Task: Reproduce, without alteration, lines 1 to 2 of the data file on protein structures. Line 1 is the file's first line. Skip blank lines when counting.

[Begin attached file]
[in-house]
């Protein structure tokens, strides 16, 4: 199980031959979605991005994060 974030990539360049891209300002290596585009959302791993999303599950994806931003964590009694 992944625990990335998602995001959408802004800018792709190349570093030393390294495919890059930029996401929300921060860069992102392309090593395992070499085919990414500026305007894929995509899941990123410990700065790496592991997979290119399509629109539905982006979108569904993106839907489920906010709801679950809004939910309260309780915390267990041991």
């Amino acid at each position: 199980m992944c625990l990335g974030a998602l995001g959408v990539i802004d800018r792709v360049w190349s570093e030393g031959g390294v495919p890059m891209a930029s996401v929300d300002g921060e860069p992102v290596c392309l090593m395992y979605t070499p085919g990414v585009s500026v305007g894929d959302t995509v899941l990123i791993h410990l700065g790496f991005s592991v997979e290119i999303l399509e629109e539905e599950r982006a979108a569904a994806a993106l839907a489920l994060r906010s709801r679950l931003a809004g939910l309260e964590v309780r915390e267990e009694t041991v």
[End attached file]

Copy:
[in-house]
């Protein structure tokens, strides 16, 4: 199980031959979605991005994060 974030990539360049891209300002290596585009959302791993999303599950994806931003964590009694 992944625990990335998602995001959408802004800018792709190349570093030393390294495919890059930029996401929300921060860069992102392309090593395992070499085919990414500026305007894929995509899941990123410990700065790496592991997979290119399509629109539905982006979108569904993106839907489920906010709801679950809004939910309260309780915390267990041991």